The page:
Melitta Mishap


Last month I located a Melitta AromaRoast Coffee Roaster on Even though I already have several other home roasters, I figured it would be fun to tackle a new one and in the process write up a roasting tutorial for INeedCoffee. My initial research told me that roasting in a Melitta AromaRoast would be more difficult than most roasting methods. What started out as a roasting challenge almost burned my house down. But I'm getting ahead of myself.


The Melitta AromaRoast is an electric fluid-bed home coffee roaster. According to Kenneth Davids, the author of the home roaster's bible Home Coffee Roasting, Revised, Updated Edition: Romance and Revival, the AromaRoast was imported by the Melitta Corporation from Hong Kong in the early 1980s. The roaster apparently infringed on the American patent holders, who were successful at getting the roaster removed from the consumer market. Even though you can no longer purchase an AromaRoast from the store, you can still find them every now and then on or other auction sites. I ended up buying mine for around $30 with shipping.

The Melitta AromaRoast

Melitta AromaRoast product box

A Roasting Challenge

One of the goals with home roasting is not to roast the beans too fast or too slow. If you roast too quickly, the beans won't fully develop the flavors one associates with home roasted coffee. On the other hand, if the beans take too long to roast they bake, which results in a very flat taste. The AromaRoast has a reputation for being under-powered. My first roast confirmed this. After 11 minutes of roasting the beans were still a lightly roasted cinnamon hue. Another problem with the AromaRoast, besides its being under-powered, is that there is no way to visually monitor the roast. Other roasters such as the Hearthware and the Fresh Roast have a glass casing so the operator can stop the roast when the roast gets to the desired color. Getting perfect coffee out of the AromaRoast would take a little practice.

In order to roast the beans quicker, I needed more power or some way to trap the heat. I decided to use the box concept Ryan Jacobs described in his article Cold Weather Roasting. At this stage, I made 3 big mistakes. The first mistake I made was using a small box. The small box ended up trapping way too much heat. The second mistake I made was bending the flap back, trapping even more heat. Finally, the biggest mistake I made was leaving the roast unattended.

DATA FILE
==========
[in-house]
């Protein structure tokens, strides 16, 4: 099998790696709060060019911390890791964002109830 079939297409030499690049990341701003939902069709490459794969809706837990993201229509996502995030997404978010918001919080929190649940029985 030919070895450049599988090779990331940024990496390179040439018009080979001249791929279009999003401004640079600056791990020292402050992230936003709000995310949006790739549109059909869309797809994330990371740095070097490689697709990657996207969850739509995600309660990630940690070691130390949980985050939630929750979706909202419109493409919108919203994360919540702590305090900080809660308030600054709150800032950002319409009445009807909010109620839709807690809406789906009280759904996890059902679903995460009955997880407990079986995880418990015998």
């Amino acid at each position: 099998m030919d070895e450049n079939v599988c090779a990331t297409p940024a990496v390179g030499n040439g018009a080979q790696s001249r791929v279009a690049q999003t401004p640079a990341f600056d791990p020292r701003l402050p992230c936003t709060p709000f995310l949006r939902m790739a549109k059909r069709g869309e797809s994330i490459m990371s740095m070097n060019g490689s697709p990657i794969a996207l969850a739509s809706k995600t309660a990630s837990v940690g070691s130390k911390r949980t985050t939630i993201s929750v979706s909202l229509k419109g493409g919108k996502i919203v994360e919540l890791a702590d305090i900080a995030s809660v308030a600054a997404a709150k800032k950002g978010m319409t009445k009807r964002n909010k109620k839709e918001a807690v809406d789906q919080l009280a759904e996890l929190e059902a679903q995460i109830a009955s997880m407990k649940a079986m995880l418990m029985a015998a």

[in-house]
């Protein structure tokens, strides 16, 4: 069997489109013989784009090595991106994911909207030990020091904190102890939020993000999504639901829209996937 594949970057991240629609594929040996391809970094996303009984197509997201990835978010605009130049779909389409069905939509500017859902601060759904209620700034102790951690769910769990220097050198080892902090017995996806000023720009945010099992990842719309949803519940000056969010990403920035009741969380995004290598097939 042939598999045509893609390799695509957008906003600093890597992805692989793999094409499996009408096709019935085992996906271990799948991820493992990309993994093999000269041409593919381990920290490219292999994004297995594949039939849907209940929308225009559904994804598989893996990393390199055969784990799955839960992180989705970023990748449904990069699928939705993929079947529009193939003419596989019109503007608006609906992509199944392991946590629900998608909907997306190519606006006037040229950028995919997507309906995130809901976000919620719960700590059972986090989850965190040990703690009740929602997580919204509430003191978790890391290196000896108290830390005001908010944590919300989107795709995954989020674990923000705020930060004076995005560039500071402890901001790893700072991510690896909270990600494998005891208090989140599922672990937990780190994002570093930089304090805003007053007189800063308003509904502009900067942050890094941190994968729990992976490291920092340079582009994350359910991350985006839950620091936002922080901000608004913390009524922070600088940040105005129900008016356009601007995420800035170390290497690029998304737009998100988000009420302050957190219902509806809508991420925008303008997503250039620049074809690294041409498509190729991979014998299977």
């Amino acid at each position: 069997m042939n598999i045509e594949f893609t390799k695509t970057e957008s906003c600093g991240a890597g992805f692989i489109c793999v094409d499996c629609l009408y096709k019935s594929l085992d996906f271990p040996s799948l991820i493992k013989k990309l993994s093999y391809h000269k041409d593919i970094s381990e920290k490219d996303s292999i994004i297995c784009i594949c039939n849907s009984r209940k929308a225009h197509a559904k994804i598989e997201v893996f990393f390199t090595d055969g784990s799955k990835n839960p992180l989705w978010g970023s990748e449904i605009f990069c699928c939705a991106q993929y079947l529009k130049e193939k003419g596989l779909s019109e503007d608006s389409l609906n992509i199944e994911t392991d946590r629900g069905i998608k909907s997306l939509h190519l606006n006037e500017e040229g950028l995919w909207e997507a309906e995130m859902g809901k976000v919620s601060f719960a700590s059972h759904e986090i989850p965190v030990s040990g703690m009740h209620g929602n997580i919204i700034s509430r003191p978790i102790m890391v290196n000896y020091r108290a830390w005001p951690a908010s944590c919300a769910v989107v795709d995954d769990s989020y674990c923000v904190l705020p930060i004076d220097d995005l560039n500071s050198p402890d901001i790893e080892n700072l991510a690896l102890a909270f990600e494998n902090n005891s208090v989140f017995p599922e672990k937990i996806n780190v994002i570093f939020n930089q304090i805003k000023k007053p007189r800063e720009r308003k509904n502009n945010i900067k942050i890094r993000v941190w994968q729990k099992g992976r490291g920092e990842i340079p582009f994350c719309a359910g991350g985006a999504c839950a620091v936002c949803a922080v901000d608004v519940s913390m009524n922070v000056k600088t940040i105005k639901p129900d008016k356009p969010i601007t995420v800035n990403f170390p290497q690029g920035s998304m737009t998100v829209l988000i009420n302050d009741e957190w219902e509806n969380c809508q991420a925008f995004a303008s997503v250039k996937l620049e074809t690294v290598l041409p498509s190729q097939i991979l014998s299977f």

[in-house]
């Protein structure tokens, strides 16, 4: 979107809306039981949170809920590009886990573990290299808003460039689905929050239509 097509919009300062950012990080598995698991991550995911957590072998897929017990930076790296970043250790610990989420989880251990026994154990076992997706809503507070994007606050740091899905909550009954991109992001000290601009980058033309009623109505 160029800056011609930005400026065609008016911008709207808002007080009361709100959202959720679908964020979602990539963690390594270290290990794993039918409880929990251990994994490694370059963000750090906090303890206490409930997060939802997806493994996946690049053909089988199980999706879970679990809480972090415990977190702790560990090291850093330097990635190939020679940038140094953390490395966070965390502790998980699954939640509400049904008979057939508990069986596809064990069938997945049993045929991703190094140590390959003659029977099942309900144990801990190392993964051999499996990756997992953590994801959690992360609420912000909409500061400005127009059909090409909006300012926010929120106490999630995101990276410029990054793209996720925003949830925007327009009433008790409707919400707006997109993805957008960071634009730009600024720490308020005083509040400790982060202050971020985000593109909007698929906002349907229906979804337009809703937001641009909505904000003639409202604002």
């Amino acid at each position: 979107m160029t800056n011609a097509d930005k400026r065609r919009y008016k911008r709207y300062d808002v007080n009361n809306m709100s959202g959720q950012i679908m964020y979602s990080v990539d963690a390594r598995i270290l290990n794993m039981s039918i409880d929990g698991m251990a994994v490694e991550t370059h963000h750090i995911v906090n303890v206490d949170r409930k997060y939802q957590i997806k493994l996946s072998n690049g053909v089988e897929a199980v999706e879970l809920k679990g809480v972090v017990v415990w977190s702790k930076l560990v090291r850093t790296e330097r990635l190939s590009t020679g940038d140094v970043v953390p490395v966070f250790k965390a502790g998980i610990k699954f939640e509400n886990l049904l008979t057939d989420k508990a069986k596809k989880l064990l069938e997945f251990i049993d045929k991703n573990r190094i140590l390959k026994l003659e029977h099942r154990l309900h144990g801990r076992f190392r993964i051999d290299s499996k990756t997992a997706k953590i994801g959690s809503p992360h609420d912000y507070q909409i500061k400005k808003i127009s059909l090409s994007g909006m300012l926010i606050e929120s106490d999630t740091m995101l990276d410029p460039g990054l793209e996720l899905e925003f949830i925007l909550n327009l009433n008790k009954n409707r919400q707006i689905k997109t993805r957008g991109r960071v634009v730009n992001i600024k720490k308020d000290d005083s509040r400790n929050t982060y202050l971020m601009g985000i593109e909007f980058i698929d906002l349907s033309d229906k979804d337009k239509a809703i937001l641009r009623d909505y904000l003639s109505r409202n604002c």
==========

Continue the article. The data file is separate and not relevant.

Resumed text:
Burning Down the House

Instead of monitoring the roast, which all home roasters regardless of method should make a practice of doing, I was upstairs surfing the Internet looking for Melitta roasting tips. Exactly 5 minutes into the roast, I went downstairs and saw my porch completely filled with mounds of smoke. Oops! Without a moment's pause I did a full out sprint to the backyard. I leaped to the outlet and yanked the cord from the wall. The box was still spitting out a column of smoke. Grabbing only the box, I shook the red hot roaster onto the concrete. The coffee that spilled out was black as charcoal and still smoldering. The inside of the box was scorched.

The coffee was destroyed.


Day one roasting with the Melitta AromaRoast was a complete failure. The first batch was under-roasted and the second was, to put it mildly, a tad over-roasted. The next weekend, I struck out in search of the holy grail of getting perfectly roasted coffee. Armed with a stopwatch, a notebook, a larger box, and a bucket of water, I was ready to master this roaster. However, it was too late. The inferno from the previous week toasted the machine. It was dead. The important lesson here is don't leave a roast unattended, especially when it's a new style of roasting.

Burnt coffee
It really wasn't this bad, but the coffee and the roaster were ruined.

Related Resources

Many home roasters will tell you that you can roast better coffee cheaper and easier with a popcorn popper. Once you have mastered the basics and would like to fiddle around with the electronics, search the Usenet (aka Google Groups) for Melitta posts by Ken Mary.

Published: March 2001, Last Modified: March 2014, Author Google+